As the NFL draft has gotten closer and closer, the stock of certain prospects has risen and fallen dramatically. While it is certainly entertaining, it makes predicting where these prospects will actually land extremely difficult.
One such prospect is D.J. Hayden, cornerback from Houston. He came to Houston during his junior year, after spending two years at Navarro Junior College. He immediately fit in as a shutdown corner and Conference USA star.
However, unique injury issues and questions about the level of competition have put a damper on Hayden’s stellar, albeit brief, NCAA career.
Hayden has been predicted to go anywhere from the first to the fifth round in mock drafts and could end up in any number of places in the end—standard when it comes to the draft.
Full Name: Derek Sherrad Hayden
Date of Birth: June 27, 1990
Hometown: Houston, Texas
High School: Ft. Bend Elkins
Due to some transfer issues, Hayden was forced to sit out his senior year of football, which would cause a ripple effect in his college decisions, as he was forced to go to Navarro Junior College for two years before finally getting a chance to play Division I football in 2011.
The perseverance prepared Hayden for what would literally be the biggest fight of his life: a unique heart injury during a practice in 2012 that not only threatened his playing career, but his life as well.
2011: 11 games, 66 total tackles, one sack, eight tackles for a loss, five forced fumbles, 13 passes defensed, two interceptions, one touchdown.
2012: nine games, 61 total tackles, 1.5 tackles for a loss, one forced fumble, 12 passes defensed, four interceptions, two touchdowns.
2012: 1 punt return, 11 yards
Hayden’s production at Houston has been impressive, albeit on a smaller stage than NFL scouts would like. After earning Second Team All-Conference USA honors during his junior year, Hayden was well on his way to an even more impressive year in 2012 before his season-ending heart injury.
Despite missing the final three games, Hayden was named to the All-Conference USA First Team at the end of the season.
Statistics courtesy of Sports-Reference.com.
Weight: 191 pounds
Arm length: 31.125”
Pro Day Results
40-Yard Dash: 4.40 seconds
Vertical Leap: 33.5”
Broad Jump: 120.0”
Hayden’s recovery from his heart injury kept him from participating at the combine, but he had recovered well enough to run an impressive few drills during the Houston pro day, including a blistering 4.40-second 40-yard dash.
Hayden’s heart injury was a torn vena cava. The vena cava is the main blood vessel, which attaches to the back of the heart. In Hayden’s case, the vessel was almost completely torn off, an injury that has a 95 percent fatality rate.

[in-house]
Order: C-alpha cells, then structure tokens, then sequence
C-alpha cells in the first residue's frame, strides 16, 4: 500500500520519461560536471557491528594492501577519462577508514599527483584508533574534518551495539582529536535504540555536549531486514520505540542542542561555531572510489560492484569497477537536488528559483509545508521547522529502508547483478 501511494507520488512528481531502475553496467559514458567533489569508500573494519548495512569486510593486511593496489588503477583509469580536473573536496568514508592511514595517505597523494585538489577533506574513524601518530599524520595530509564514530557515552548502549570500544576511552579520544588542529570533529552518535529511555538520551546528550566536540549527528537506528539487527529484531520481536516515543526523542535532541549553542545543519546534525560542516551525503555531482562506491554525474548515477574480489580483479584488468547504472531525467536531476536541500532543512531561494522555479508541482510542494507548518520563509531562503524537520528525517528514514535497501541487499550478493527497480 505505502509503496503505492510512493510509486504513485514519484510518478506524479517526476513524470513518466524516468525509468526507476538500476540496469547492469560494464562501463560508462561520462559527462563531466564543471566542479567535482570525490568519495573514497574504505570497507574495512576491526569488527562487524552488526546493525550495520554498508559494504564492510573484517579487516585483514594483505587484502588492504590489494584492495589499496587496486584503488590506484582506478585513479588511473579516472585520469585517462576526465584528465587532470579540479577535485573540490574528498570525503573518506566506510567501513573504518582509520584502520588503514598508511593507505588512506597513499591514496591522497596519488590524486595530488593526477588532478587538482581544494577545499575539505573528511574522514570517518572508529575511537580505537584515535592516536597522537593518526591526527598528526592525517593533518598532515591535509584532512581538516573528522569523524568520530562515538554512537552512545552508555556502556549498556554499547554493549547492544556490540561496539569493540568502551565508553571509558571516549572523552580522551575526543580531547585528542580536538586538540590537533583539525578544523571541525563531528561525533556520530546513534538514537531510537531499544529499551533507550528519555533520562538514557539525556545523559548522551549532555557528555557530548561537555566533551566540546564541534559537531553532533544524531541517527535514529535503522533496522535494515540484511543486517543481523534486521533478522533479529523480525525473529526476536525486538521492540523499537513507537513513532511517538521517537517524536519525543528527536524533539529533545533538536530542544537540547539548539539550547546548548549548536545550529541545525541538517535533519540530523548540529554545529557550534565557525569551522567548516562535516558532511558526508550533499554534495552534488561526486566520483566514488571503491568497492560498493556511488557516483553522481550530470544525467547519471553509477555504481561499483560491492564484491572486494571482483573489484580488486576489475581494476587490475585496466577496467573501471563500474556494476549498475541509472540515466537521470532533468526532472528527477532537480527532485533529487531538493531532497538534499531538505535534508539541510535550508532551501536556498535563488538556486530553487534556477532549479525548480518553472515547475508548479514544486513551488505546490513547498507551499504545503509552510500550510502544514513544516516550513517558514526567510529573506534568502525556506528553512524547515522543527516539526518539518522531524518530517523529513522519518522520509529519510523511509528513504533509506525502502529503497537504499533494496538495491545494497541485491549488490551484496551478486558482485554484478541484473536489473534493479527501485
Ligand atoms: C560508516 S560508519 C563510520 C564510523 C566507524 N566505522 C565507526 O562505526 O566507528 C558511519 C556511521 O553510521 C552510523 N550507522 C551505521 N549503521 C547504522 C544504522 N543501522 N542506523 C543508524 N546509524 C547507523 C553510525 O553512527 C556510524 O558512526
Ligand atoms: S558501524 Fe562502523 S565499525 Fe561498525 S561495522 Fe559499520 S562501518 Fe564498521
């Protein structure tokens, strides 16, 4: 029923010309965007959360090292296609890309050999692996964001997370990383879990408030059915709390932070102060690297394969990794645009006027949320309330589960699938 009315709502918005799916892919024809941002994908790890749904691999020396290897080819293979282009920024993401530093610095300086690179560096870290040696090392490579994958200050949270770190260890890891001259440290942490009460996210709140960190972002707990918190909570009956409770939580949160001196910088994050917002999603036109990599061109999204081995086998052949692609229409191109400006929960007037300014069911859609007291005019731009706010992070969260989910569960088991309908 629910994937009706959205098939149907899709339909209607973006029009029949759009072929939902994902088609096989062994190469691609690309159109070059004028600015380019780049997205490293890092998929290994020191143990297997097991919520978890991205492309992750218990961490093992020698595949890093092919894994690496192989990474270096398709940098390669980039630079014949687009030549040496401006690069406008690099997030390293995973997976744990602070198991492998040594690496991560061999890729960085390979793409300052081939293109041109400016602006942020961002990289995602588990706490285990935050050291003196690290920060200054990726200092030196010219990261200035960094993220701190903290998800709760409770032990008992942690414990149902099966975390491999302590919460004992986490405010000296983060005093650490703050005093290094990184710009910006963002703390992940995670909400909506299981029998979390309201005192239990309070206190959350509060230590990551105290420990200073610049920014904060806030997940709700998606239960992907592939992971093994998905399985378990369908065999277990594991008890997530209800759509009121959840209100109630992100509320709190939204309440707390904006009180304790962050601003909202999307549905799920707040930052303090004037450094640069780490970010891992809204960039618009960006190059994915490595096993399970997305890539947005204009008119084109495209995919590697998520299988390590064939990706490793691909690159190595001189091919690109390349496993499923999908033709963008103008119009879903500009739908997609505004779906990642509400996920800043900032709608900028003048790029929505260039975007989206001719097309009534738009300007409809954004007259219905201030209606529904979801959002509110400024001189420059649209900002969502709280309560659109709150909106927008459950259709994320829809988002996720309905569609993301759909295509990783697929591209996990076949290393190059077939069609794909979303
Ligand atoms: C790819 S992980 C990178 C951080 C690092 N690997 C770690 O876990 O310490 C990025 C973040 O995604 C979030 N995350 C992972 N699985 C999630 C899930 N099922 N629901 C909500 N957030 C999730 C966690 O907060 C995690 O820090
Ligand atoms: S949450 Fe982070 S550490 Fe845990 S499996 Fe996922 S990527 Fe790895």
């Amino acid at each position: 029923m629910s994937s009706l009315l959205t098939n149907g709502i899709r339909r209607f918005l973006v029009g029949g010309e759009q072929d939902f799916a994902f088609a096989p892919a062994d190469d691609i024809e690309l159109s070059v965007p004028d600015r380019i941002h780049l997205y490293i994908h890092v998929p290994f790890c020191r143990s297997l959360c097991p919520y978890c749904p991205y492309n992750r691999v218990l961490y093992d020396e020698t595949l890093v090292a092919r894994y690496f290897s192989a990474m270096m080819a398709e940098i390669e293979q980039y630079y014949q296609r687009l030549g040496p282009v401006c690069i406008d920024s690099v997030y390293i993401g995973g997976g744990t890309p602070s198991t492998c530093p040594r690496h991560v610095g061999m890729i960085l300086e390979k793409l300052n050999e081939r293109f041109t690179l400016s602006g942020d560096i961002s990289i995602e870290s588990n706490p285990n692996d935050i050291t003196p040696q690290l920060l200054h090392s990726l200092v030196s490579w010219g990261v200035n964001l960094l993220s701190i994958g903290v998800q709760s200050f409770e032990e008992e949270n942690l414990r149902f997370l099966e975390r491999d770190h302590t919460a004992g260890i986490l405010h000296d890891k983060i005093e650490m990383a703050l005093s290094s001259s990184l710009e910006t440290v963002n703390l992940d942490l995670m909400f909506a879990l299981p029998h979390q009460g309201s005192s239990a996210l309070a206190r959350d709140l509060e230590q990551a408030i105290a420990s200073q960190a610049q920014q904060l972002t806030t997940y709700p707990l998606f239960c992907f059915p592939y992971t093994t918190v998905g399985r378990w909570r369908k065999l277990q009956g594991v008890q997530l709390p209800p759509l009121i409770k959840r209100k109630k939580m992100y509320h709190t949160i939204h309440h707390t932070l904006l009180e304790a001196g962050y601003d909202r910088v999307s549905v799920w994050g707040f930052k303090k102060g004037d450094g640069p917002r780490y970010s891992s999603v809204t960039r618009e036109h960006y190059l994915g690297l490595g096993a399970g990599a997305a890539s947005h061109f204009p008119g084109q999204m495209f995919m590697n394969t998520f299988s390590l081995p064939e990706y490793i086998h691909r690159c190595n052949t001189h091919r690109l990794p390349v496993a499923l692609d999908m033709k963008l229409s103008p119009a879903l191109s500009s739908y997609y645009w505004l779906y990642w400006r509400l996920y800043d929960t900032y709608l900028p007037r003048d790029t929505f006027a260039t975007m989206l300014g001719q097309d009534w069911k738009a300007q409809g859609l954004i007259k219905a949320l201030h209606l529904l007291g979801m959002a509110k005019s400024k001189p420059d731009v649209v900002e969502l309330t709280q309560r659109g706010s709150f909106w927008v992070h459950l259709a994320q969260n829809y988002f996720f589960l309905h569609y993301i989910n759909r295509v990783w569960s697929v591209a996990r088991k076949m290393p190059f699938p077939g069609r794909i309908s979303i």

Trevon Stewart, the freshman cornerback whose knee caused Hayden’s life-threatening injury, was a fan of Hayden’s when he was at Navarro Junior College. Hayden took him under his wing when Stewart came to Houston in 2012.
Team physician Dr. Walter Lowe stated in November that this kind of injury has never been seen in football and is most common in high-speed car crashes.
Years earlier, Hayden was limited to playing on the scout team during his senior year of high school at Elkins. He had transferred to a private school during his junior year and many of his credits did not transfer back to Elkins when he returned for his senior year.
Due to the academic discrepancy, Hayden could not play on the Elkins varsity team that fall.
Finally got tape of D.J. Hayden…I'm a big fan. Smooth, explosive & tough... he can play the ball in the air. Hopefully medical checks out
Hayden (5-foot-11⅛, 191 pounds) is an easy mover in coverage, with quick feet and a rare burst to close on the ball, but his playmaking instincts are what set him apart. Hayden (61 tackles, 8 pass breakups, 4 INT in 2012) has great eyes in coverage and knows how to manufacture turnovers, which is something that holds a lot of value at the next level.
Avoids receiver blocks in run support and breaks down to wrap up a leg before the ballcarrier can head upfield. Used on blind side blitzes because of his speed, and shows the aptitude to create turnovers by unsuspecting quarterbacks. Tackling is stronger than his wiry frame would predict, allowing him to separate the ball from its carrier in addition to dragging down opponents.
Average size and strength won’t make him an elite prospect in the minds of scouts, because he will be at a disadvantage against better pro receivers both at the line of scrimmage and downfield.
Per CBS Sports:
Hayden has been fully cleared by doctors, but a life-threating experience will still give some teams caution. Lacks much experience against elite competition and will have a significant learning curve in the NFL.
Will occasionally wrap up too high and doesn't have elite strength to hold on which can result in a missed tackle.
While it’s hard to find weaknesses in Hayden’s tape, he’s still a very risky prospect—especially if he’s taken in the first round. He has all the necessary instincts and cover skills necessary, and if his sub-4.40 40 shows up on the field, he’ll have the physical skills necessary to hold up to NFL-level competition.
However, there are still questions as to whether Hayden will ever be the same player again and how much of a learning curve he’s going to have during his rookie year.
No matter the case, it’s hard not to root for him.